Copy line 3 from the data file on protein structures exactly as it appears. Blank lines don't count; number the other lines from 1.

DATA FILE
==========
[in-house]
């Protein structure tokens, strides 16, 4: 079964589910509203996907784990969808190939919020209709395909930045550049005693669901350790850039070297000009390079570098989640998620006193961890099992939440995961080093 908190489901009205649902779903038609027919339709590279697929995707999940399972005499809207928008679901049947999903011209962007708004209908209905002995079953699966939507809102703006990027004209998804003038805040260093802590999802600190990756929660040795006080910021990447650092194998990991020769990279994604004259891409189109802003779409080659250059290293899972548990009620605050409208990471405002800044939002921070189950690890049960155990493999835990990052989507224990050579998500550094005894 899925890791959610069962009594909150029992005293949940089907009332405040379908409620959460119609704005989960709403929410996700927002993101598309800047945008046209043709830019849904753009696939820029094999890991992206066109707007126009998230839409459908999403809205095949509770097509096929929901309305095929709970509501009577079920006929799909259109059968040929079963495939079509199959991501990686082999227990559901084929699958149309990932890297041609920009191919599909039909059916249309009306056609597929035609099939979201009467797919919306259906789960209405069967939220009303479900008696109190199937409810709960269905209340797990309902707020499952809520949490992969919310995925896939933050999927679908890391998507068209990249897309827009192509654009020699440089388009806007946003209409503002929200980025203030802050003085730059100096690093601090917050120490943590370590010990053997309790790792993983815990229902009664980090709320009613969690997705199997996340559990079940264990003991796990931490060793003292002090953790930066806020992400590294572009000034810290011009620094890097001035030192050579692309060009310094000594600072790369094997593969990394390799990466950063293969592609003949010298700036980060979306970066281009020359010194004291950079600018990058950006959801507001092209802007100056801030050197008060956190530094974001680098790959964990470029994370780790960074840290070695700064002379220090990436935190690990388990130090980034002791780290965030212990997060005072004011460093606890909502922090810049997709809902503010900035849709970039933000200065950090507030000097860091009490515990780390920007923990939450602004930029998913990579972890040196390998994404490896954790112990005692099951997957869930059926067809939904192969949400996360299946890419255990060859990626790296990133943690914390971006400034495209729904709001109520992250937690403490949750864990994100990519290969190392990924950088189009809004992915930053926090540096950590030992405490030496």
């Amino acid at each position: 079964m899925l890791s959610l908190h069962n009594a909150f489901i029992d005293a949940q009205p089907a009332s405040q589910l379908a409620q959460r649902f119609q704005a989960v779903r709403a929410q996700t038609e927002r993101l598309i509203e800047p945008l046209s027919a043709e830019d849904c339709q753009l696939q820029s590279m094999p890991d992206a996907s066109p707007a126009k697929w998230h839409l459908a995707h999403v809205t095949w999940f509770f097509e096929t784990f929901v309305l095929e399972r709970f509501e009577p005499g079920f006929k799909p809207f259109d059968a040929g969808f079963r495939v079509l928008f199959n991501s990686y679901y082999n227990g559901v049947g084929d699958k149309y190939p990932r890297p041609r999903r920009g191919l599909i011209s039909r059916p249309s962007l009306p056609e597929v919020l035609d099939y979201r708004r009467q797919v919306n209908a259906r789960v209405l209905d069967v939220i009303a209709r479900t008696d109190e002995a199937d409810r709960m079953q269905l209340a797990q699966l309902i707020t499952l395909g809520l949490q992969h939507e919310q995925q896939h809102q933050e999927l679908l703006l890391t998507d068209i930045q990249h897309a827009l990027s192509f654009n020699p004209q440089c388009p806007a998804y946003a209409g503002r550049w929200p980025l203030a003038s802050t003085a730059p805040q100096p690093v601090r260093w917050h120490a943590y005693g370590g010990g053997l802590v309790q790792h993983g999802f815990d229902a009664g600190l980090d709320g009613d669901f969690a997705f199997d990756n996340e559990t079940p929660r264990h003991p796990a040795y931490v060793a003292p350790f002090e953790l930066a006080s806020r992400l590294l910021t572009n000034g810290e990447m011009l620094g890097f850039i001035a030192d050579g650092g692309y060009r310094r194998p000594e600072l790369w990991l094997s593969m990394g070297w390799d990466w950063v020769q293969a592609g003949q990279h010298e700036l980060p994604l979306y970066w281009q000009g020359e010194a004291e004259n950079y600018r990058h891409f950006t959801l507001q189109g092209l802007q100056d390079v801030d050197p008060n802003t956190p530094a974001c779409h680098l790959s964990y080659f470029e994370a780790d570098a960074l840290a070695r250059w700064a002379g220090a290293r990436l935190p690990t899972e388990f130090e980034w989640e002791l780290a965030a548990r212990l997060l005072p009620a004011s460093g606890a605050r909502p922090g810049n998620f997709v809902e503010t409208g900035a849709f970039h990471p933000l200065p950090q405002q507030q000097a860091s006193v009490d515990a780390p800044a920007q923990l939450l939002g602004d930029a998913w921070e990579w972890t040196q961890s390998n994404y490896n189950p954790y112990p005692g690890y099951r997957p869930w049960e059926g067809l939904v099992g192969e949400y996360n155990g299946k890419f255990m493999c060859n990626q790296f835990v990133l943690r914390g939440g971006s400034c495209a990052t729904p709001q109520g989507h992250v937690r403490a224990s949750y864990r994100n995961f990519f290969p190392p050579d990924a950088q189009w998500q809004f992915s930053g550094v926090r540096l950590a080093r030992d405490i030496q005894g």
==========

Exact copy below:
């Amino acid at each position: 079964m899925l890791s959610l908190h069962n009594a909150f489901i029992d005293a949940q009205p089907a009332s405040q589910l379908a409620q959460r649902f119609q704005a989960v779903r709403a929410q996700t038609e927002r993101l598309i509203e800047p945008l046209s027919a043709e830019d849904c339709q753009l696939q820029s590279m094999p890991d992206a996907s066109p707007a126009k697929w998230h839409l459908a995707h999403v809205t095949w999940f509770f097509e096929t784990f929901v309305l095929e399972r709970f509501e009577p005499g079920f006929k799909p809207f259109d059968a040929g969808f079963r495939v079509l928008f199959n991501s990686y679901y082999n227990g559901v049947g084929d699958k149309y190939p990932r890297p041609r999903r920009g191919l599909i011209s039909r059916p249309s962007l009306p056609e597929v919020l035609d099939y979201r708004r009467q797919v919306n209908a259906r789960v209405l209905d069967v939220i009303a209709r479900t008696d109190e002995a199937d409810r709960m079953q269905l209340a797990q699966l309902i707020t499952l395909g809520l949490q992969h939507e919310q995925q896939h809102q933050e999927l679908l703006l890391t998507d068209i930045q990249h897309a827009l990027s192509f654009n020699p004209q440089c388009p806007a998804y946003a209409g503002r550049w929200p980025l203030a003038s802050t003085a730059p805040q100096p690093v601090r260093w917050h120490a943590y005693g370590g010990g053997l802590v309790q790792h993983g999802f815990d229902a009664g600190l980090d709320g009613d669901f969690a997705f199997d990756n996340e559990t079940p929660r264990h003991p796990a040795y931490v060793a003292p350790f002090e953790l930066a006080s806020r992400l590294l910021t572009n000034g810290e990447m011009l620094g890097f850039i001035a030192d050579g650092g692309y060009r310094r194998p000594e600072l790369w990991l094997s593969m990394g070297w390799d990466w950063v020769q293969a592609g003949q990279h010298e700036l980060p994604l979306y970066w281009q000009g020359e010194a004291e004259n950079y600018r990058h891409f950006t959801l507001q189109g092209l802007q100056d390079v801030d050197p008060n802003t956190p530094a974001c779409h680098l790959s964990y080659f470029e994370a780790d570098a960074l840290a070695r250059w700064a002379g220090a290293r990436l935190p690990t899972e388990f130090e980034w989640e002791l780290a965030a548990r212990l997060l005072p009620a004011s460093g606890a605050r909502p922090g810049n998620f997709v809902e503010t409208g900035a849709f970039h990471p933000l200065p950090q405002q507030q000097a860091s006193v009490d515990a780390p800044a920007q923990l939450l939002g602004d930029a998913w921070e990579w972890t040196q961890s390998n994404y490896n189950p954790y112990p005692g690890y099951r997957p869930w049960e059926g067809l939904v099992g192969e949400y996360n155990g299946k890419f255990m493999c060859n990626q790296f835990v990133l943690r914390g939440g971006s400034c495209a990052t729904p709001q109520g989507h992250v937690r403490a224990s949750y864990r994100n995961f990519f290969p190392p050579d990924a950088q189009w998500q809004f992915s930053g550094v926090r540096l950590a080093r030992d405490i030496q005894g």